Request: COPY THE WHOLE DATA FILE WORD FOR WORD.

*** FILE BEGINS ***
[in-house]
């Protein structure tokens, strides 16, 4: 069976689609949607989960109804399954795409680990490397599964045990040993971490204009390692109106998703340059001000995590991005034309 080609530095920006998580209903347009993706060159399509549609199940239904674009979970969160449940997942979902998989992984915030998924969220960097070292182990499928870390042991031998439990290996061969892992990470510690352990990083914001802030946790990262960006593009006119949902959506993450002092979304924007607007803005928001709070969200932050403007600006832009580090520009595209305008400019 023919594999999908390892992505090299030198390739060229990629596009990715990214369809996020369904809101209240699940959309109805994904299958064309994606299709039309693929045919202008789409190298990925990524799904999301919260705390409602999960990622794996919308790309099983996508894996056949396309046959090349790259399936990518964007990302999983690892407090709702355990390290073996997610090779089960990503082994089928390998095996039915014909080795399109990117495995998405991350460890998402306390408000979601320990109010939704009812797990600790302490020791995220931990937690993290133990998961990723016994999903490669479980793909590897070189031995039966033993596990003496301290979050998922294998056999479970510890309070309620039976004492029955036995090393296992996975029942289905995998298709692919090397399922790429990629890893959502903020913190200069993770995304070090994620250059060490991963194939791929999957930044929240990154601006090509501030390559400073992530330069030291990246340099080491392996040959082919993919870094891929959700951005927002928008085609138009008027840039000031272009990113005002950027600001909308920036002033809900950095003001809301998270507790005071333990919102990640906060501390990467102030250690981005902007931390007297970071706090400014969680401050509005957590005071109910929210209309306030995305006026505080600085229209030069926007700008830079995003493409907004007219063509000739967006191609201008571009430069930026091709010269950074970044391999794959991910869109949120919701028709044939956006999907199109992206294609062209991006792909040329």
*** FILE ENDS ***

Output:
[in-house]
């Protein structure tokens, strides 16, 4: 069976689609949607989960109804399954795409680990490397599964045990040993971490204009390692109106998703340059001000995590991005034309 080609530095920006998580209903347009993706060159399509549609199940239904674009979970969160449940997942979902998989992984915030998924969220960097070292182990499928870390042991031998439990290996061969892992990470510690352990990083914001802030946790990262960006593009006119949902959506993450002092979304924007607007803005928001709070969200932050403007600006832009580090520009595209305008400019 023919594999999908390892992505090299030198390739060229990629596009990715990214369809996020369904809101209240699940959309109805994904299958064309994606299709039309693929045919202008789409190298990925990524799904999301919260705390409602999960990622794996919308790309099983996508894996056949396309046959090349790259399936990518964007990302999983690892407090709702355990390290073996997610090779089960990503082994089928390998095996039915014909080795399109990117495995998405991350460890998402306390408000979601320990109010939704009812797990600790302490020791995220931990937690993290133990998961990723016994999903490669479980793909590897070189031995039966033993596990003496301290979050998922294998056999479970510890309070309620039976004492029955036995090393296992996975029942289905995998298709692919090397399922790429990629890893959502903020913190200069993770995304070090994620250059060490991963194939791929999957930044929240990154601006090509501030390559400073992530330069030291990246340099080491392996040959082919993919870094891929959700951005927002928008085609138009008027840039000031272009990113005002950027600001909308920036002033809900950095003001809301998270507790005071333990919102990640906060501390990467102030250690981005902007931390007297970071706090400014969680401050509005957590005071109910929210209309306030995305006026505080600085229209030069926007700008830079995003493409907004007219063509000739967006191609201008571009430069930026091709010269950074970044391999794959991910869109949120919701028709044939956006999907199109992206294609062209991006792909040329």